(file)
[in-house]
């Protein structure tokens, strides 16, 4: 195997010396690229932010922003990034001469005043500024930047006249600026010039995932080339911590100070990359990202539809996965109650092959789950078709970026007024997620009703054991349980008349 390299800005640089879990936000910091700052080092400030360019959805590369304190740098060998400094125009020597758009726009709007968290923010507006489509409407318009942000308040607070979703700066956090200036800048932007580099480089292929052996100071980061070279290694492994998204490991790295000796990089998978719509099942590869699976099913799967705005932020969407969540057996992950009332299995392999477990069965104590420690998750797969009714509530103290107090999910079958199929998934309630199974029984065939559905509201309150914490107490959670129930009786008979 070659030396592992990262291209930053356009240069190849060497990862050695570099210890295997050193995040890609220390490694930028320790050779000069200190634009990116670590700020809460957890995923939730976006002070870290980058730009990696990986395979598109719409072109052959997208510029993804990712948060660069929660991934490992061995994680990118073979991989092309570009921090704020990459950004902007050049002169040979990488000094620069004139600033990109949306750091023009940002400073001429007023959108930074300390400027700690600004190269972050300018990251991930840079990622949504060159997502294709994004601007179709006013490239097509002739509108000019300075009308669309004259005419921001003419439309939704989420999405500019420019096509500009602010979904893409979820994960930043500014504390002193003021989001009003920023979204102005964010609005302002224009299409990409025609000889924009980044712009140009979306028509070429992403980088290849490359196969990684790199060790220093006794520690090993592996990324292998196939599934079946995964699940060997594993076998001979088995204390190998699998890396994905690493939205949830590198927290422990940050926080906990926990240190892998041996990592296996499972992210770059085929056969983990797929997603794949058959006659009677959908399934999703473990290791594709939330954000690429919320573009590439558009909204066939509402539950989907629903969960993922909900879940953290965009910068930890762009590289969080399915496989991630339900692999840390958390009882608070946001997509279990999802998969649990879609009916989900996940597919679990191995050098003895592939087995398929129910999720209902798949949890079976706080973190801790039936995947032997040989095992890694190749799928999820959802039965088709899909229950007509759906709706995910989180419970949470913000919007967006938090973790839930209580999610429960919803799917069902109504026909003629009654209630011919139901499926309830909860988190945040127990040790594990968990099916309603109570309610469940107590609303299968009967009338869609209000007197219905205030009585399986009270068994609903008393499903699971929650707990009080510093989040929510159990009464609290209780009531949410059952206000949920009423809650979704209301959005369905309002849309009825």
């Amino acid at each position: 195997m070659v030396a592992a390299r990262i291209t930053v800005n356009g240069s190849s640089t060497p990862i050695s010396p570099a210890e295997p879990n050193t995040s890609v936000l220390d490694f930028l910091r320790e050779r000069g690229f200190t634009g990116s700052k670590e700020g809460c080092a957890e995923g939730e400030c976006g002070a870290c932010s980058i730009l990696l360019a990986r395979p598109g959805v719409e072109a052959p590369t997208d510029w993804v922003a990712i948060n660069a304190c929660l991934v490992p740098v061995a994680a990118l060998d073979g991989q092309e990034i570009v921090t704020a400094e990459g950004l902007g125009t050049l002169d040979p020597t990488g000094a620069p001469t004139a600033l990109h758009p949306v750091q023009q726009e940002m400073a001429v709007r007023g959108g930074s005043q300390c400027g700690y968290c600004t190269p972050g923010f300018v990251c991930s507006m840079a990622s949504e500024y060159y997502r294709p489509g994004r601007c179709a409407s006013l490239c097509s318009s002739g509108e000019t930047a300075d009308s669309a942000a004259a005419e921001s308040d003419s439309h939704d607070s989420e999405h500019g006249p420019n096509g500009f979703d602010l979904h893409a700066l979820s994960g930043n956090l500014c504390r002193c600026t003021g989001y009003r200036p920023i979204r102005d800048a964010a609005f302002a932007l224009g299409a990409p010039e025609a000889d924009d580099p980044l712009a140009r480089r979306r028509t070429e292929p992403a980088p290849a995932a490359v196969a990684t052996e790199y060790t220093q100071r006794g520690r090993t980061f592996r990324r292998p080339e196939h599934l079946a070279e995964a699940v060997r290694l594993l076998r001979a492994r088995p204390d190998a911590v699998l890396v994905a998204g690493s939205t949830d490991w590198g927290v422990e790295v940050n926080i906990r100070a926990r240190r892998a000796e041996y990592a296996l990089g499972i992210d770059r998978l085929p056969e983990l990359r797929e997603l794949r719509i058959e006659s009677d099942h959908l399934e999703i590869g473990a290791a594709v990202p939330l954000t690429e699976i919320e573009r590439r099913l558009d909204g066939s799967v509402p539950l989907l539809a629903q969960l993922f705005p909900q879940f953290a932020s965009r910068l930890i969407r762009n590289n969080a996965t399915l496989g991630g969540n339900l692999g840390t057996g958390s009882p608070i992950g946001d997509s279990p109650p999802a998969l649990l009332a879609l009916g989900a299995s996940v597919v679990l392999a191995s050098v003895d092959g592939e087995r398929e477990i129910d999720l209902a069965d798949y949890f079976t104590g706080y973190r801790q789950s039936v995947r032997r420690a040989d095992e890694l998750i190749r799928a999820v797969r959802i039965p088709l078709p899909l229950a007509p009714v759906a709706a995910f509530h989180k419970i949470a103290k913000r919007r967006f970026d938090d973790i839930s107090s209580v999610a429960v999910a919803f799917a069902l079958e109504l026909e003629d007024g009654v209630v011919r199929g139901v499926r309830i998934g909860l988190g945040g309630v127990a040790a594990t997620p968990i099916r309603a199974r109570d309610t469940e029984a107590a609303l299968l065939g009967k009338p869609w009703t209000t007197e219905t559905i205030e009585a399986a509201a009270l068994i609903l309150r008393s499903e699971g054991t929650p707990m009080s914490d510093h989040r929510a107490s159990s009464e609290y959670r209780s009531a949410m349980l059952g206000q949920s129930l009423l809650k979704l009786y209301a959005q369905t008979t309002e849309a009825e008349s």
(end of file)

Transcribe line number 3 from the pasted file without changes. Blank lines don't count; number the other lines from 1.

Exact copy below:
């Amino acid at each position: 195997m070659v030396a592992a390299r990262i291209t930053v800005n356009g240069s190849s640089t060497p990862i050695s010396p570099a210890e295997p879990n050193t995040s890609v936000l220390d490694f930028l910091r320790e050779r000069g690229f200190t634009g990116s700052k670590e700020g809460c080092a957890e995923g939730e400030c976006g002070a870290c932010s980058i730009l990696l360019a990986r395979p598109g959805v719409e072109a052959p590369t997208d510029w993804v922003a990712i948060n660069a304190c929660l991934v490992p740098v061995a994680a990118l060998d073979g991989q092309e990034i570009v921090t704020a400094e990459g950004l902007g125009t050049l002169d040979p020597t990488g000094a620069p001469t004139a600033l990109h758009p949306v750091q023009q726009e940002m400073a001429v709007r007023g959108g930074s005043q300390c400027g700690y968290c600004t190269p972050g923010f300018v990251c991930s507006m840079a990622s949504e500024y060159y997502r294709p489509g994004r601007c179709a409407s006013l490239c097509s318009s002739g509108e000019t930047a300075d009308s669309a942000a004259a005419e921001s308040d003419s439309h939704d607070s989420e999405h500019g006249p420019n096509g500009f979703d602010l979904h893409a700066l979820s994960g930043n956090l500014c504390r002193c600026t003021g989001y009003r200036p920023i979204r102005d800048a964010a609005f302002a932007l224009g299409a990409p010039e025609a000889d924009d580099p980044l712009a140009r480089r979306r028509t070429e292929p992403a980088p290849a995932a490359v196969a990684t052996e790199y060790t220093q100071r006794g520690r090993t980061f592996r990324r292998p080339e196939h599934l079946a070279e995964a699940v060997r290694l594993l076998r001979a492994r088995p204390d190998a911590v699998l890396v994905a998204g690493s939205t949830d490991w590198g927290v422990e790295v940050n926080i906990r100070a926990r240190r892998a000796e041996y990592a296996l990089g499972i992210d770059r998978l085929p056969e983990l990359r797929e997603l794949r719509i058959e006659s009677d099942h959908l399934e999703i590869g473990a290791a594709v990202p939330l954000t690429e699976i919320e573009r590439r099913l558009d909204g066939s799967v509402p539950l989907l539809a629903q969960l993922f705005p909900q879940f953290a932020s965009r910068l930890i969407r762009n590289n969080a996965t399915l496989g991630g969540n339900l692999g840390t057996g958390s009882p608070i992950g946001d997509s279990p109650p999802a998969l649990l009332a879609l009916g989900a299995s996940v597919v679990l392999a191995s050098v003895d092959g592939e087995r398929e477990i129910d999720l209902a069965d798949y949890f079976t104590g706080y973190r801790q789950s039936v995947r032997r420690a040989d095992e890694l998750i190749r799928a999820v797969r959802i039965p088709l078709p899909l229950a007509p009714v759906a709706a995910f509530h989180k419970i949470a103290k913000r919007r967006f970026d938090d973790i839930s107090s209580v999610a429960v999910a919803f799917a069902l079958e109504l026909e003629d007024g009654v209630v011919r199929g139901v499926r309830i998934g909860l988190g945040g309630v127990a040790a594990t997620p968990i099916r309603a199974r109570d309610t469940e029984a107590a609303l299968l065939g009967k009338p869609w009703t209000t007197e219905t559905i205030e009585a399986a509201a009270l068994i609903l309150r008393s499903e699971g054991t929650p707990m009080s914490d510093h989040r929510a107490s159990s009464e609290y959670r209780s009531a949410m349980l059952g206000q949920s129930l009423l809650k979704l009786y209301a959005q369905t008979t309002e849309a009825e008349s």